Arena of Verona
Verona, a wonderful city that gives its name to the province of the same name, is an intrinsic inhabited center of art, culture and history, from Roman times to Romeo and Juliet. It is often referred to as "little Rome", due to the abundance and state of conservation of its finds. Like its "big sister", in fact, Verona also has its "small Colosseum", known to all as the Arena. Compared to the construction in Lazio, the Arena of Verona is less than half the size, but, almost regardless of its age, it continues to be used today for shows of all type, especially musical.
The history of the Verona Arena
From its foundation in the 1st century BC, Verona became a rich and populous city following its strategic position among the most important communication routes in northern Italy. Thus it was that over the course of a century, it acquired large monumental buildings: public palaces, temples and places of entertainment.
The Gladiator Shows
Over time, in all the territories dominated by the Romans, fights between gladiators had spread, bloody fights in which fighters fought each other to give spectacle to the public, often in fights to the death. The bloody fights had originated in Etruria or Campania, perhaps as a funeral ritual, and soon turned into a pure form of spectacle, much loved by the spectators. Politicians used gladiators, venationes, naumachias to obtain public consent and appease social dissension. Local emperors and magistrates competed to see who offered ever more grandiose and elaborate shows.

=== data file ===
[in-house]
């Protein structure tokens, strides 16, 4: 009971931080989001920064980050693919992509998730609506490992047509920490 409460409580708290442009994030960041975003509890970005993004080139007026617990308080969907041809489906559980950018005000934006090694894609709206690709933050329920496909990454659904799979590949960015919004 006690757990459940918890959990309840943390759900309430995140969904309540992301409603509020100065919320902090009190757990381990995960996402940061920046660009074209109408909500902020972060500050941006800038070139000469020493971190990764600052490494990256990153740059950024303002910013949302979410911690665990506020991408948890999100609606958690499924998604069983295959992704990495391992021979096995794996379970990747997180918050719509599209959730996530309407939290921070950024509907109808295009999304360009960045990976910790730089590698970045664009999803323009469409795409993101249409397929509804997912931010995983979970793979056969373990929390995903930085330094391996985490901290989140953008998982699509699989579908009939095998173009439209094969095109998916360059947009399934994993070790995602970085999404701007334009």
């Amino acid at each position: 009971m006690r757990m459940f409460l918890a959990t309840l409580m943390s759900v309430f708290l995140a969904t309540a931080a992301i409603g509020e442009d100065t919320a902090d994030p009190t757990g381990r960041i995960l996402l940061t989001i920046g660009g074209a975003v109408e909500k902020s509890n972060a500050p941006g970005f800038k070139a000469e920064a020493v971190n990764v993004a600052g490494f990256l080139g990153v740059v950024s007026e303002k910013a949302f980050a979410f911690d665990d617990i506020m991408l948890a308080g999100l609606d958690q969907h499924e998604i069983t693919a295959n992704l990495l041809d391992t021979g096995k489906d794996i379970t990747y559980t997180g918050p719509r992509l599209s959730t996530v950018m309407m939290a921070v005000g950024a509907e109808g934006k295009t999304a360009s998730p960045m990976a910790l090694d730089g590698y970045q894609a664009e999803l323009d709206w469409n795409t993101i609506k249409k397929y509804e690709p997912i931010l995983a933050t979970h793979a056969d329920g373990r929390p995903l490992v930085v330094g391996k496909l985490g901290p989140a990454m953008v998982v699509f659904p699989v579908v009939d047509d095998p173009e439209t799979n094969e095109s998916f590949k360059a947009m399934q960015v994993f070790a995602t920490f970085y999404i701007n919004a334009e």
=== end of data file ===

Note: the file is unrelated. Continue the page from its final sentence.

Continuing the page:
Clearly, to gather the crowds that flocked to watch the fighting, a special building was designed: the amphitheater. The architects of Rome had taken the Greek theater and then doubled it, placing one in front of the other and then joining them, forming an elliptical structure. The action took place in the center, while the audience sat around the concentric stands.
In a short time, the amphitheater became one of the indispensable buildings in every city scattered throughout the Empire, together with the gladiator fights held inside these monumental buildings. Irremediably becoming one of the representative characters of the ancient Roman culture. Archaeologists estimate that over time, around 200 have been built, with many of them still well preserved.
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